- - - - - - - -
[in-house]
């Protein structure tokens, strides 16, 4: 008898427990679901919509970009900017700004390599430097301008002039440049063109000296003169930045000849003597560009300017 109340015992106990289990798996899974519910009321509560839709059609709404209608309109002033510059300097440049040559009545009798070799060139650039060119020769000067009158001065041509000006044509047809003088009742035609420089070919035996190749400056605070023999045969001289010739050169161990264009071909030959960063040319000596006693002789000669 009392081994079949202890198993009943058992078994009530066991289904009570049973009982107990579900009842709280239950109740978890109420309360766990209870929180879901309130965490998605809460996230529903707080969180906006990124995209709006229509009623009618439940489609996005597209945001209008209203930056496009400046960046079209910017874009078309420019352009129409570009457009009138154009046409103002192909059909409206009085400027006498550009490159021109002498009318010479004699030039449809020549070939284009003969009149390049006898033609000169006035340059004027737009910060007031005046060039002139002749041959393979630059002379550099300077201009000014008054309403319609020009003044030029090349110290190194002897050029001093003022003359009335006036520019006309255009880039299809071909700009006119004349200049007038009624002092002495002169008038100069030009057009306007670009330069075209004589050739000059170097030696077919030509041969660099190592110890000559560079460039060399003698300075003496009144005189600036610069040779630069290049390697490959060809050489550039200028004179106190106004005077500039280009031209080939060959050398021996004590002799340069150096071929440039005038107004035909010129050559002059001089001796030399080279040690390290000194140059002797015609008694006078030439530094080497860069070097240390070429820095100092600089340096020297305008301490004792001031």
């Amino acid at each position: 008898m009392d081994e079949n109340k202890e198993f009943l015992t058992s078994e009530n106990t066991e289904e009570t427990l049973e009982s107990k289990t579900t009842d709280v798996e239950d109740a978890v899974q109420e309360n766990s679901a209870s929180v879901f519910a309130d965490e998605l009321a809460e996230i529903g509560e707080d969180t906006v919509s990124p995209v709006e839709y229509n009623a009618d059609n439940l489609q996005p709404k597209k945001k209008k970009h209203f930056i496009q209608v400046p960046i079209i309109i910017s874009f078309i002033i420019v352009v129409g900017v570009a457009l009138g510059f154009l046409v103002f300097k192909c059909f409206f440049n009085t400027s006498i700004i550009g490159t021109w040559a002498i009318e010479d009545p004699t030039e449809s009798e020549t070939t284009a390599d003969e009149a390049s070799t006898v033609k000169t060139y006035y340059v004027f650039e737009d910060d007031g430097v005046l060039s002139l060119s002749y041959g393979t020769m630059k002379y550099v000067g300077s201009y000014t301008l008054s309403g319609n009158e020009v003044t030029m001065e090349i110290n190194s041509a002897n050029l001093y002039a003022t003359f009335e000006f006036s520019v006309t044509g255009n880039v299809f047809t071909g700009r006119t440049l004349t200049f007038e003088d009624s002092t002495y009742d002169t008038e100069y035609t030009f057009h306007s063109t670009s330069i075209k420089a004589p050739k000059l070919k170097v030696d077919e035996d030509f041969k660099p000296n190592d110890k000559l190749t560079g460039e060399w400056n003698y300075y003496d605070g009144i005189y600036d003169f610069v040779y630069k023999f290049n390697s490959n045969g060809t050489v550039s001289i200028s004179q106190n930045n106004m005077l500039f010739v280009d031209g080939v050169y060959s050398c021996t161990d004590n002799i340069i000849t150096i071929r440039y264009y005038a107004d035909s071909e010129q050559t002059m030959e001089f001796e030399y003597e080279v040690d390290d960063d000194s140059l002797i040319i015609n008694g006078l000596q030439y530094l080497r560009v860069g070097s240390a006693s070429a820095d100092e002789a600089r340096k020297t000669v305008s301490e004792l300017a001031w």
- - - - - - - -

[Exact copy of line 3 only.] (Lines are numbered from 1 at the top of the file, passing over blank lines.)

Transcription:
């Amino acid at each position: 008898m009392d081994e079949n109340k202890e198993f009943l015992t058992s078994e009530n106990t066991e289904e009570t427990l049973e009982s107990k289990t579900t009842d709280v798996e239950d109740a978890v899974q109420e309360n766990s679901a209870s929180v879901f519910a309130d965490e998605l009321a809460e996230i529903g509560e707080d969180t906006v919509s990124p995209v709006e839709y229509n009623a009618d059609n439940l489609q996005p709404k597209k945001k209008k970009h209203f930056i496009q209608v400046p960046i079209i309109i910017s874009f078309i002033i420019v352009v129409g900017v570009a457009l009138g510059f154009l046409v103002f300097k192909c059909f409206f440049n009085t400027s006498i700004i550009g490159t021109w040559a002498i009318e010479d009545p004699t030039e449809s009798e020549t070939t284009a390599d003969e009149a390049s070799t006898v033609k000169t060139y006035y340059v004027f650039e737009d910060d007031g430097v005046l060039s002139l060119s002749y041959g393979t020769m630059k002379y550099v000067g300077s201009y000014t301008l008054s309403g319609n009158e020009v003044t030029m001065e090349i110290n190194s041509a002897n050029l001093y002039a003022t003359f009335e000006f006036s520019v006309t044509g255009n880039v299809f047809t071909g700009r006119t440049l004349t200049f007038e003088d009624s002092t002495y009742d002169t008038e100069y035609t030009f057009h306007s063109t670009s330069i075209k420089a004589p050739k000059l070919k170097v030696d077919e035996d030509f041969k660099p000296n190592d110890k000559l190749t560079g460039e060399w400056n003698y300075y003496d605070g009144i005189y600036d003169f610069v040779y630069k023999f290049n390697s490959n045969g060809t050489v550039s001289i200028s004179q106190n930045n106004m005077l500039f010739v280009d031209g080939v050169y060959s050398c021996t161990d004590n002799i340069i000849t150096i071929r440039y264009y005038a107004d035909s071909e010129q050559t002059m030959e001089f001796e030399y003597e080279v040690d390290d960063d000194s140059l002797i040319i015609n008694g006078l000596q030439y530094l080497r560009v860069g070097s240390a006693s070429a820095d100092e002789a600089r340096k020297t000669v305008s301490e004792l300017a001031w």